Human urotensin-II (U-II), an 11-amino acid cyclic peptide, is a potent vasoconstrictor. U-II and its receptor, UT, are widely expressed throughout the central nervous, cardiovascular, renal, pulmonary, and metabolic systems. Elevated plasma levels and increased expression of U-II are found in many pathological conditions, including renal failure, hypertension, atherosclerosis, cirrhosis, congestive heart failure, diabetes, and metabolic syndrome [9]. For example, increased expression of U-II was observed in vascular smooth muscle cells due to hypoxia [10]. U-II may alter brain regions by directly affecting the vascular structures during the initiation and duration of migraine attacks.

The U-II gene (UTS2) is located on the human chromosome region 1p36 and contains 5 exons [11]. Recent GWA studies identified the 1p36 region as one of the susceptibility loci for migraine [8,12]. Moreover, a study on Turkish patients showed that UTS2 Thr21Met polymorphism was associated with the risk of migraine, but not UTS2 Ser89Asn polymorphism [13]. The aim of this study was to further investigate the association between the two UTS2 polymorphisms and migraine in a Turkish population.

MATERIALS AND METHODS

Study population and collection of blood samples

The study group included 146 patients with migraine, and 154 unrelated healthy volunteers with no history of migraine. All patients were registered at the outpatient clinic of the Neurology Department, Faculty of Medicine, University of Gaziantep. This case-control study was approved by the local Ethics Committee, and it was conducted in accordance with the guidelines in the Declaration of Helsinki. Informed consent was obtained from all subjects prior to the study.

The patients were diagnosed by an interview as having either MA or MO. The questionnaires were prepared according to the International Headache Society (IHS) criteria for diagnosing migraine. Demographic details and clinical data such as migraine type and frequency, past medical history, hypertension history, concomitant drug history, and relevant family history were collected. The records of the cranial magnetic resonance imaging (MRI), computed brain tomography, and biochemical laboratory tests were evaluated for all patients. The control group was also subjected to the questionnaire by a neurologist specialized in migraines. The healthy control subjects were matched for age and gender and had no clinical evidence or family history of migraine or other neurological diseases. In addition, they were without a history of coronary artery disease, diabetes mellitus, hypertension, inflammatory and autoimmune diseases, or genetic disorders. The participants were all of Caucasian origin, and from the same geographical area (southeastern Turkey).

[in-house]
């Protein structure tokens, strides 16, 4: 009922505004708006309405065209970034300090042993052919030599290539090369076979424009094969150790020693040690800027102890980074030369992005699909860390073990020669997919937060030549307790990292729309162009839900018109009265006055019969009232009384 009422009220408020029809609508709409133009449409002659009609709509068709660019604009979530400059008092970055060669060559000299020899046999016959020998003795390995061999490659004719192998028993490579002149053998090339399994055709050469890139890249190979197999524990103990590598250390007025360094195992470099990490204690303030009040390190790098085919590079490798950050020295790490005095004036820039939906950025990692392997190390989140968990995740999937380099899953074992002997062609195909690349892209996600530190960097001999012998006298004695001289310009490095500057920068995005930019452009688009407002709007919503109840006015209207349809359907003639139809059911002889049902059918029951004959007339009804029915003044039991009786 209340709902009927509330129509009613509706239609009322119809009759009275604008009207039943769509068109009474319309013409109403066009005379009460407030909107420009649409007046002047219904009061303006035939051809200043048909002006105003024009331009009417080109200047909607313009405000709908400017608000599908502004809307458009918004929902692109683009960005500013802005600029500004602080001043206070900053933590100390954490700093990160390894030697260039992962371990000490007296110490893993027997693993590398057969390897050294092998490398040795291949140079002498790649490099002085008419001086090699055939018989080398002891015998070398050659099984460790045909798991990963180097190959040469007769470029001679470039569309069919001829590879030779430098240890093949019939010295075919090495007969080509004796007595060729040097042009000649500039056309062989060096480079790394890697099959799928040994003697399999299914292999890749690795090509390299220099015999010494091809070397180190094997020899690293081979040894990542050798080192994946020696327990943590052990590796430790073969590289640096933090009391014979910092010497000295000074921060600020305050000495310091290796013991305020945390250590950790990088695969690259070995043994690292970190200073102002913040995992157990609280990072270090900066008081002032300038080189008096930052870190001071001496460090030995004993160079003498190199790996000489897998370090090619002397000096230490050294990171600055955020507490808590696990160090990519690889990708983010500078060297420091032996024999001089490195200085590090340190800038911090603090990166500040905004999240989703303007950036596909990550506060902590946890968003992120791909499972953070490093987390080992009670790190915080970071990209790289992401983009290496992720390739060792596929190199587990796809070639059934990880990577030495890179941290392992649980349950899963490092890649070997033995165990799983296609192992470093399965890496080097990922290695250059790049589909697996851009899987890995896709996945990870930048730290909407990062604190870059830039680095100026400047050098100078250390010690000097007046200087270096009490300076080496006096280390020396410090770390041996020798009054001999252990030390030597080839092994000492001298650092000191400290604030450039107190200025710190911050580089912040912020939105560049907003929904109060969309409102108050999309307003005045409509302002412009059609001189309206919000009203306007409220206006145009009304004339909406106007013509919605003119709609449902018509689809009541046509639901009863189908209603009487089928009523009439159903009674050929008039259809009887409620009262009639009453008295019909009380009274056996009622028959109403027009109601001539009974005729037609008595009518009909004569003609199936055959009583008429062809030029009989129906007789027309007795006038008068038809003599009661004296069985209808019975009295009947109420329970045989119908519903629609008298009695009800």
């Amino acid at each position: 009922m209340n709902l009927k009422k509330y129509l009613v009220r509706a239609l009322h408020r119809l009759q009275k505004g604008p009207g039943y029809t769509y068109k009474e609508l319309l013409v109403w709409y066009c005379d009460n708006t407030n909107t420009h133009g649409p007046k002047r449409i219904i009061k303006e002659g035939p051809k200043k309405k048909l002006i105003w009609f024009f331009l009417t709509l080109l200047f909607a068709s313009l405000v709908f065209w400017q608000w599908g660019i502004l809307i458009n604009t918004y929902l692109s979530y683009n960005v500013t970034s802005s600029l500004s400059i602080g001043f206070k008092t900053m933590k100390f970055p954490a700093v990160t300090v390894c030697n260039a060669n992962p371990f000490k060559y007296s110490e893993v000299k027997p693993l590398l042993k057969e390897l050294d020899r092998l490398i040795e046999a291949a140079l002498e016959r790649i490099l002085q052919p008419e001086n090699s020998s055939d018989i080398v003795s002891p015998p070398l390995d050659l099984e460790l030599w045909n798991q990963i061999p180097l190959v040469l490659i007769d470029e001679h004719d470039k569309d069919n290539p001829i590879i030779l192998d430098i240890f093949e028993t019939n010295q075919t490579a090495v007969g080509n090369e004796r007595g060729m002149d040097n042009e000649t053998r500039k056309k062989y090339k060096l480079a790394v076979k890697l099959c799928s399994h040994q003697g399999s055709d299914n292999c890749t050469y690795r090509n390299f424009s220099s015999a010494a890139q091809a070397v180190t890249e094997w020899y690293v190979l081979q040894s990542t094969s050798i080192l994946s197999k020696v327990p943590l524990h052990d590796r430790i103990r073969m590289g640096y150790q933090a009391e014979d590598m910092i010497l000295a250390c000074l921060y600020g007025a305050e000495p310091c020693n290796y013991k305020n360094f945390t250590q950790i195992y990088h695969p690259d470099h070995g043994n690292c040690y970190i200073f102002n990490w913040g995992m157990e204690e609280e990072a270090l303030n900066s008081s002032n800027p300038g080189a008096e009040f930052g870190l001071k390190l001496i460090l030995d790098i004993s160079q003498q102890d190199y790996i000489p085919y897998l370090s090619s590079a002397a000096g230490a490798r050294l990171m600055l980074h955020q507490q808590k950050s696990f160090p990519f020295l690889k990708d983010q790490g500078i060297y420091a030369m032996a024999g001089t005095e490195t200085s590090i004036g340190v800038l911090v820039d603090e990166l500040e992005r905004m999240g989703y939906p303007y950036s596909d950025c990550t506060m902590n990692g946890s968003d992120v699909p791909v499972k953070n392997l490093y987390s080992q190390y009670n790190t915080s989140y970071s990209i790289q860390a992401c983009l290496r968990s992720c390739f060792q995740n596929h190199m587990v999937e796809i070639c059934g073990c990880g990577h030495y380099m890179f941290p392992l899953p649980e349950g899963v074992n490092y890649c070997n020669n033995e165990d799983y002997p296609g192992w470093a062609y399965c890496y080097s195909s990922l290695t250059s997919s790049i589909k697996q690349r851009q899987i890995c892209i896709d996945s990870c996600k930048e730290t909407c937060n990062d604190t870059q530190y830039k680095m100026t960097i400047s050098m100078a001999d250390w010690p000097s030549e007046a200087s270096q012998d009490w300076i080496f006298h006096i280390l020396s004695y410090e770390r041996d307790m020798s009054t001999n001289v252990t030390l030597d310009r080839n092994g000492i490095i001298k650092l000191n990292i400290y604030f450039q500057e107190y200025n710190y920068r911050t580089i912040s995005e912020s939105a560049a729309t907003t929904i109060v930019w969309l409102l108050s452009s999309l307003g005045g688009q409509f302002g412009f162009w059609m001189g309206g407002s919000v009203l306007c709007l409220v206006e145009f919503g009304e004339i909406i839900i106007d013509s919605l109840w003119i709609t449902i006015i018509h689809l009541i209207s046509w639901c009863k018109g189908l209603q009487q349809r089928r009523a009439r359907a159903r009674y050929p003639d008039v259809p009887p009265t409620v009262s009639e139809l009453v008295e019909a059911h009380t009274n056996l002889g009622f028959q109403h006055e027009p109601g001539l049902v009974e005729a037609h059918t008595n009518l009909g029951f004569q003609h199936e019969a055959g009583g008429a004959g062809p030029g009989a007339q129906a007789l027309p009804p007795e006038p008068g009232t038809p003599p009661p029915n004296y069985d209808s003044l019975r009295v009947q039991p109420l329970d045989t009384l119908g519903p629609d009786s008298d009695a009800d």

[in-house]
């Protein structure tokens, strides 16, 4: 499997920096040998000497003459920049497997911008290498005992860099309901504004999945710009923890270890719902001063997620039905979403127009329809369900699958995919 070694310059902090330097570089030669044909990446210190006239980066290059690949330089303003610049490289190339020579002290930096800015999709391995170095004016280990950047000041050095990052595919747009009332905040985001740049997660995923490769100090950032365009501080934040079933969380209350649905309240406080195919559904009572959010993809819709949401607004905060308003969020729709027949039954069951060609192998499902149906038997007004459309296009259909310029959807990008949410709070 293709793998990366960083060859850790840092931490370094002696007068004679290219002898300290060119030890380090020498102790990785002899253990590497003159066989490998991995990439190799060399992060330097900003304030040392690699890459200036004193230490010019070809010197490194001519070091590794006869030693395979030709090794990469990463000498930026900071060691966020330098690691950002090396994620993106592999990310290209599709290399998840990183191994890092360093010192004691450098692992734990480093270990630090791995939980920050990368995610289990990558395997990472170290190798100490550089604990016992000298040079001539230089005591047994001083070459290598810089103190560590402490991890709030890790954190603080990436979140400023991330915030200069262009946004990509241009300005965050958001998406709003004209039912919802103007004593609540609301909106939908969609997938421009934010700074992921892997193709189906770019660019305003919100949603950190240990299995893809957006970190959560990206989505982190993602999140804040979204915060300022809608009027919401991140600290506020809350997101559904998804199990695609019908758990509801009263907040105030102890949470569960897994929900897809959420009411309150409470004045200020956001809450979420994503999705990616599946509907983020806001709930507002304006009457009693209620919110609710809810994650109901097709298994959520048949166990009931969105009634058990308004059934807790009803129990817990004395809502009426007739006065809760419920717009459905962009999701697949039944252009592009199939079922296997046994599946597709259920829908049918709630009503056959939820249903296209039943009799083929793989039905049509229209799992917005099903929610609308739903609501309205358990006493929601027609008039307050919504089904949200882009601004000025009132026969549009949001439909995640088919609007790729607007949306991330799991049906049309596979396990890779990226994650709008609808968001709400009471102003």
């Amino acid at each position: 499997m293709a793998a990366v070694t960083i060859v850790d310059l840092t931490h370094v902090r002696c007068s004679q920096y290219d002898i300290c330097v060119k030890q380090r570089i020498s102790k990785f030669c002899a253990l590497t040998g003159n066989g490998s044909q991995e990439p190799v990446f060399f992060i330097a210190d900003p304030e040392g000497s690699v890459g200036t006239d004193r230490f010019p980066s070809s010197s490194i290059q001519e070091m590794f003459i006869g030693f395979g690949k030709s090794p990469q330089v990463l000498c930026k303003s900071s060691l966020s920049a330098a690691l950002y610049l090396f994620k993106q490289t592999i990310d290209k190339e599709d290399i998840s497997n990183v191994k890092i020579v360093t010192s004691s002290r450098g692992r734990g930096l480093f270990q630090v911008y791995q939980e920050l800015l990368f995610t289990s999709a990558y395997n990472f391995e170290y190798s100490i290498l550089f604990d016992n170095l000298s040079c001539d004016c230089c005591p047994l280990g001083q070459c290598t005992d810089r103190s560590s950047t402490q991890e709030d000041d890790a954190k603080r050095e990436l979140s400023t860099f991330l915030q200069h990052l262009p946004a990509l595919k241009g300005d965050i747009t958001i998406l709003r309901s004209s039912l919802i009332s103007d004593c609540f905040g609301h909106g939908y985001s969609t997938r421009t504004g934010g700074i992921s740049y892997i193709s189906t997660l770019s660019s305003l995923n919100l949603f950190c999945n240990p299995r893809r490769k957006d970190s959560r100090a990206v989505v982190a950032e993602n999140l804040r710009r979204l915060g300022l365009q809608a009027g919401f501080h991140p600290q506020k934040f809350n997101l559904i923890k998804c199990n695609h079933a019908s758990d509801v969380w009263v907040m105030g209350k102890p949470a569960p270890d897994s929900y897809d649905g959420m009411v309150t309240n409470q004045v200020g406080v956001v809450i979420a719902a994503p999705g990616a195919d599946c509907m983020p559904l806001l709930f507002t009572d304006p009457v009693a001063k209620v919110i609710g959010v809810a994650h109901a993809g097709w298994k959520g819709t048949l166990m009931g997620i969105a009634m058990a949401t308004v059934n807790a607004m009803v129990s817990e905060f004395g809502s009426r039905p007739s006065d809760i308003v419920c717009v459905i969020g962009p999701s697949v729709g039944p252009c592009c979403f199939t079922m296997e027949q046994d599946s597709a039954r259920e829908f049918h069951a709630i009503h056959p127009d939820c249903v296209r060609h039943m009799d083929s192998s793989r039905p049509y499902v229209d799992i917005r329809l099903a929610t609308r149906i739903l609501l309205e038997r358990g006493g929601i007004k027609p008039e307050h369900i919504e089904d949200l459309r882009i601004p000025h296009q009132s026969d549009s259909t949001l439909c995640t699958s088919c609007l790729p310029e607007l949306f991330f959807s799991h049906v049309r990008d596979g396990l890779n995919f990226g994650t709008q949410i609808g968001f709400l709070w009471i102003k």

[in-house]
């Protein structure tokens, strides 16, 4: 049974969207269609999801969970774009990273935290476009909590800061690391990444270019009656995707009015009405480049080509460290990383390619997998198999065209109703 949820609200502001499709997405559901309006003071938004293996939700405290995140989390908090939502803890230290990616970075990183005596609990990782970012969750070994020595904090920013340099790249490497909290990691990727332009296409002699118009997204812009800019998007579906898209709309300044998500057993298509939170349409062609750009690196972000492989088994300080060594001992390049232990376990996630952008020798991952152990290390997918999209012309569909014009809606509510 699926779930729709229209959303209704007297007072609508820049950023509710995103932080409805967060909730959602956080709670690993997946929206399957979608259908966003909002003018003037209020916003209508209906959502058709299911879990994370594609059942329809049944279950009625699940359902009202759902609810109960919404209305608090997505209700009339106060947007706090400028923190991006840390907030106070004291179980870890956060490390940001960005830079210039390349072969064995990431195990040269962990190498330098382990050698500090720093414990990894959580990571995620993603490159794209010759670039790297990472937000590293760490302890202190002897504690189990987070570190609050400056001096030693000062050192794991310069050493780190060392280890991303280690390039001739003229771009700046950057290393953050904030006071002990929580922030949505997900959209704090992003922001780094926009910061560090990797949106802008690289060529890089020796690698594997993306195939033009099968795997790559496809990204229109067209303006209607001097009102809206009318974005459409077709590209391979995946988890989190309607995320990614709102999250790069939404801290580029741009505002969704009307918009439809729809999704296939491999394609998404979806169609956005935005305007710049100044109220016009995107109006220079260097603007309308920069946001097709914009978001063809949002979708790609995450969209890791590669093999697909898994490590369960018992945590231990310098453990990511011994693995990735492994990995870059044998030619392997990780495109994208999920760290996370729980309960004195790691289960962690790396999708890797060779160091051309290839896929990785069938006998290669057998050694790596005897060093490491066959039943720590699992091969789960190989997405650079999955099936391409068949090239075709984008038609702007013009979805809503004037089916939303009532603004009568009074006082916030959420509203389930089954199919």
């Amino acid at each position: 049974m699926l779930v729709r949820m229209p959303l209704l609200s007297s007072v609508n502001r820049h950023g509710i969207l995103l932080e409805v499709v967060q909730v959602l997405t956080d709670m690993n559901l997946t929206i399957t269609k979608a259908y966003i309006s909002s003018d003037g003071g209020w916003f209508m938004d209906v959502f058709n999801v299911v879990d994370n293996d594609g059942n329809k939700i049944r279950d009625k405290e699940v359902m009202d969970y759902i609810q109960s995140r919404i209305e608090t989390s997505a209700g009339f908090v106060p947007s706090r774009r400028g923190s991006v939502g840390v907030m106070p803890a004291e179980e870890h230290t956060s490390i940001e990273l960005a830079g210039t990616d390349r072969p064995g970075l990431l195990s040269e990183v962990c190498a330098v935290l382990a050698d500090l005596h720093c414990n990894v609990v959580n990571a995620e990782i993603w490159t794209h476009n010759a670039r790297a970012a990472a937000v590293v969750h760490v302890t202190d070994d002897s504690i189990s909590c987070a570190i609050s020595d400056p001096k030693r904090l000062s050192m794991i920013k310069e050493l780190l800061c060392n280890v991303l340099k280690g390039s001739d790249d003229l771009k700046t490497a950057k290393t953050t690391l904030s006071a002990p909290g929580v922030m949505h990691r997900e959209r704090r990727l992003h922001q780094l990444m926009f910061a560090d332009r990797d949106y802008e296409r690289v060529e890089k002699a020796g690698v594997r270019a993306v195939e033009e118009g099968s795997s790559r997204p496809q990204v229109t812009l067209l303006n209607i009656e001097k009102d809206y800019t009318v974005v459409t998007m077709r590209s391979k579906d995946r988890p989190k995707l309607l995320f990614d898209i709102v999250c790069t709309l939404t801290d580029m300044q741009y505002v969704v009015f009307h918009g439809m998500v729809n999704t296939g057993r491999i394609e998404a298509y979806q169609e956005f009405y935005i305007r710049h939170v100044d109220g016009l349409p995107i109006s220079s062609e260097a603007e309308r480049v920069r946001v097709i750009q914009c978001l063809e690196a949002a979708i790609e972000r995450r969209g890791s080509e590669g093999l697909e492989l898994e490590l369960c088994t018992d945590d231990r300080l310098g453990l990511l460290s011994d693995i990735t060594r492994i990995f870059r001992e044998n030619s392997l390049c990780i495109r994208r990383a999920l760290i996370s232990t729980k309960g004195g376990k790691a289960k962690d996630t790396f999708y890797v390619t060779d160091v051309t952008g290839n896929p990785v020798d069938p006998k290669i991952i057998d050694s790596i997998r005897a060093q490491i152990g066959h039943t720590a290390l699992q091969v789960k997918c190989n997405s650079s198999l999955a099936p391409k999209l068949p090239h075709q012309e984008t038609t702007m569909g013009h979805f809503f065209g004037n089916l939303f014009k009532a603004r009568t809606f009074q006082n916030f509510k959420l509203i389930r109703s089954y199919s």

Venous blood samples were obtained for the molecular analysis of UTS2 gene polymorphisms. Genomic DNA was extracted from whole blood using a salting-out method as described previously [14] and stored at -20°C.

Polymerase chain reaction-restriction fragment length polymorphism (PCR-RFLP)

Two primer sets were used, covering two polymorphic regions (Thr21Met and Ser89Asn) of the UTS2 gene [sequence in the National Center for Biotechnology Information (NCBI) database; NT_021937.19 contig]. The primers were designed with Primer Premier v.5.0 software (Premier Biosoft International, USA). The nucleotide composition of the primer sequences, amplicon size, and annealing temperatures are provided in Table 1. The PCR protocol included initial denaturation at 95°C for 4 minutes, 30 cycles of denaturation (95°C for 30 seconds) for Thr21Met (T21M, rs228648, G62A) and 32 cycles of denaturation for Ser89Asn (S89N, rs2890565, C266T), annealing for 30 seconds at temperatures given in Table 2, elongation at 72°C for 30 seconds, and final elongation at 72°C for 4 minutes. The PCR was conducted on GeneAmpâ PCR System 9700 (Applied Biosystems, Foster City, CA, USA).

TABLE 1: Analyzed UTS2 gene polymorphisms, their gene locations, primer sequences, sizes of the amplicons, annealing temperatures and related amino acid changes